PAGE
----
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Seals and larceny [YAK]


#1

G’day; A little while ago :wink: when I was in the Royal Navy during
WW2 I was ‘volunteered’ to join a party to go to the shore based bond
store to collect the ships rum ration for the following month. Now
each two gallon stone rum jar was encased in wicker, stoppered with a
cork hammered in to the neck coated with red shellac sealing wax,
and the Royal Navy seal impressed into the hot wax.

So we got the rum duly signed for by the senior rating and took it
to a small empty hut we knew of. We applied a little oil and
surrounded the seal of one jar with putty pilfered from the
carpenter’s shop, mixed up some plaster of paris in an old tin, and
poured it into the seal. The plaster set in less than the time it
took to smoke a cigarette, and the sealing wax chipped off the other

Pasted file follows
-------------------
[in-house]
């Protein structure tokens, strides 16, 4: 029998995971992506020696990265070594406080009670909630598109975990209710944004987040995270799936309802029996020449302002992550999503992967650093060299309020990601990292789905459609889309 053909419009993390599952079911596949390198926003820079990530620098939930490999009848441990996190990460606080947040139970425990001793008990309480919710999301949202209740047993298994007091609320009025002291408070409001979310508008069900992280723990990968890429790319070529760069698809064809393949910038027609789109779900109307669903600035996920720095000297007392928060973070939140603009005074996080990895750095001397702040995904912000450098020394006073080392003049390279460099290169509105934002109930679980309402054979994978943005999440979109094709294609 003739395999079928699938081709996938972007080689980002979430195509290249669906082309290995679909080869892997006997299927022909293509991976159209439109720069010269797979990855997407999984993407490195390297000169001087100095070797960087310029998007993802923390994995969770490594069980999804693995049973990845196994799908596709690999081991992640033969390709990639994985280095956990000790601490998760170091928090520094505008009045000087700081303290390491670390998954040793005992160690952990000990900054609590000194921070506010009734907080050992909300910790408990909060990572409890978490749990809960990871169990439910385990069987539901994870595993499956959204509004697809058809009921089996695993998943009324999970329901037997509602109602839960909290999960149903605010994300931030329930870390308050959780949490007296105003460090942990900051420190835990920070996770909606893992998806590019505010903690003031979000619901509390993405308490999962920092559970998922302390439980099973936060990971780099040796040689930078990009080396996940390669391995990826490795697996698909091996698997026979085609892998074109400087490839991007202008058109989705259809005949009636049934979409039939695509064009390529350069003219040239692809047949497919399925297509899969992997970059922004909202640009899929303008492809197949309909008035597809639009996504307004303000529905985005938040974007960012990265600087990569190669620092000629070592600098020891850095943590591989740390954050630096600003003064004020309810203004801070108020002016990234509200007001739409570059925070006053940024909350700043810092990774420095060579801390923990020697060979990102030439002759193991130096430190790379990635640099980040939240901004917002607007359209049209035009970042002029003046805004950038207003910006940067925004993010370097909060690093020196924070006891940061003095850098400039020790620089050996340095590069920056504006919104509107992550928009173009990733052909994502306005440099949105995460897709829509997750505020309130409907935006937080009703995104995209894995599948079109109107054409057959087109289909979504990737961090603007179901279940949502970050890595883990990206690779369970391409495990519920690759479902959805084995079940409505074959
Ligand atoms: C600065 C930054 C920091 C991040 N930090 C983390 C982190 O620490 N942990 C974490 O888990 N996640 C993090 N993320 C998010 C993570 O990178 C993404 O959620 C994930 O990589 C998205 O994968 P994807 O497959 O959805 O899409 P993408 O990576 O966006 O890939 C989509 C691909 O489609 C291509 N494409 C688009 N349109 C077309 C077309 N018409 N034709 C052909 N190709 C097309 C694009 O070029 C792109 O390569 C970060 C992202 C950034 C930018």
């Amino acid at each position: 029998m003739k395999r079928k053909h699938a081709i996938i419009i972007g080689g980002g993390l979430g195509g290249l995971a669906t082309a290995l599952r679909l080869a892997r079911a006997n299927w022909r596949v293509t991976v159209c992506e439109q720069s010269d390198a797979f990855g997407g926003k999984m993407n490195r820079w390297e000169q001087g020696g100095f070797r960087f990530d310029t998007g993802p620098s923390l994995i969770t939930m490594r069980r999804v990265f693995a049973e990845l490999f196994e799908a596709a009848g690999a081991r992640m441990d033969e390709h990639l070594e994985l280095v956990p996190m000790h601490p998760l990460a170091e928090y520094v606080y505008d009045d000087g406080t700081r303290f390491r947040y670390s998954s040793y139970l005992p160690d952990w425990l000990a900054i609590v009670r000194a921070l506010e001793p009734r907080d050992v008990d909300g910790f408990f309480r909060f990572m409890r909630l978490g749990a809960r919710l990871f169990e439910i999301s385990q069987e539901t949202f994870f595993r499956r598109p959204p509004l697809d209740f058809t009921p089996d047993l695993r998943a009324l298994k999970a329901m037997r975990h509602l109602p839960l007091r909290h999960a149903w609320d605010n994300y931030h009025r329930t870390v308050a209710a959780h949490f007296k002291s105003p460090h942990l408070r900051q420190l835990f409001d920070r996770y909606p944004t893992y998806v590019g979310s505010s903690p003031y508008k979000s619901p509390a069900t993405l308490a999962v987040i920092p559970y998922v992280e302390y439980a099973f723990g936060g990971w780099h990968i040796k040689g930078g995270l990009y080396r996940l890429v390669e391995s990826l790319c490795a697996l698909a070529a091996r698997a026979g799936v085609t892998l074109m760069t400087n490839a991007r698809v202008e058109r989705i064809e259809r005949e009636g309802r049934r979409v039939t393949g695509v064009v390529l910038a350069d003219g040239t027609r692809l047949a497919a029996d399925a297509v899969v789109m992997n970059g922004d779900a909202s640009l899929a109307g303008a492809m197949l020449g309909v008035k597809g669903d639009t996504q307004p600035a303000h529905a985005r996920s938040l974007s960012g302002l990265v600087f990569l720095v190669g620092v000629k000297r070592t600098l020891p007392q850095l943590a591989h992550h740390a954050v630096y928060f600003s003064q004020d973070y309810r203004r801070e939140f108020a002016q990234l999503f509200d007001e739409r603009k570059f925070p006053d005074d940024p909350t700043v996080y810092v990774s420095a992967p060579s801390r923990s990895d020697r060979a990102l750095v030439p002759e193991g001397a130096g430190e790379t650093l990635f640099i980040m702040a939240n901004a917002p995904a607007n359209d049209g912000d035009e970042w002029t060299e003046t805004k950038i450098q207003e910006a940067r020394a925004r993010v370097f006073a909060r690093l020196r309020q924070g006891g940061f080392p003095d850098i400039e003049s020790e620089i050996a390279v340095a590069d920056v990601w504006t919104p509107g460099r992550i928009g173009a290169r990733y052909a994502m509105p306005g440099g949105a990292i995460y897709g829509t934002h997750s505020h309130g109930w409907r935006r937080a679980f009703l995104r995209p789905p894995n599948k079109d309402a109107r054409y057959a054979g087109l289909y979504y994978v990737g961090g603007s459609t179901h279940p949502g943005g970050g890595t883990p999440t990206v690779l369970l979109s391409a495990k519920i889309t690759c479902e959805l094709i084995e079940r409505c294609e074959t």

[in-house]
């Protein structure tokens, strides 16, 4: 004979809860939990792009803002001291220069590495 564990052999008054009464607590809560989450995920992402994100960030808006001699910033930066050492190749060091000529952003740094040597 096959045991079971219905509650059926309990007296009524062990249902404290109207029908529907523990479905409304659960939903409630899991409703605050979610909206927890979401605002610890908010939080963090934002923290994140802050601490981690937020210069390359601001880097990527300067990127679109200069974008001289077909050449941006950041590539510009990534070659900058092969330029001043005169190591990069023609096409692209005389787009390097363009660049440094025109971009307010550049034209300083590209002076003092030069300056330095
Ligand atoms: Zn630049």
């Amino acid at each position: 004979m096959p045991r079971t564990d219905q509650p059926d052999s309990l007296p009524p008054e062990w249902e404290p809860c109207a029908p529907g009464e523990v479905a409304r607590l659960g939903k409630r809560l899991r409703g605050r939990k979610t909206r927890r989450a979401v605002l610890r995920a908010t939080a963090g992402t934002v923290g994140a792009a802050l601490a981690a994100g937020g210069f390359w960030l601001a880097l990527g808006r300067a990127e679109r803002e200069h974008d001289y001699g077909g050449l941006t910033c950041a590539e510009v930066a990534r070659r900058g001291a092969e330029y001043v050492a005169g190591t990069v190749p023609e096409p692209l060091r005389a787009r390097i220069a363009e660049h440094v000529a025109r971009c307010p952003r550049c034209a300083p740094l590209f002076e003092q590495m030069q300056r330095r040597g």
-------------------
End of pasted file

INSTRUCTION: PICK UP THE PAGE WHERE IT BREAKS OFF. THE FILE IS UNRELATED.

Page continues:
jars. We slammed each jar on a pile of sacks, which drove out the
cork sufficiently to remove it. Out came a half pint of rum, in went
a half pint of water, back went the cork. The scraps of wax were
melted over a match flame in a tobacco tin, poured over the corks,
stamped with the plaster master seal - and back to the ship, the rum
jars seemingly intact but each burglarious sailor with a beer bottle
of stolen rum tucked into sea boot stockings and concealed under bell
bottomed trousers. Nobody ever commented on the poor quality of the
rum. Who said sailors are not resourceful?

Cheers for now,
John Burgess; @John_Burgess2 of Mapua, Nelson NZ


#2

g’day John,

You are truly a man after my own heart, we always knew you were
clever but you have brought the word a whole new meaning.

Betty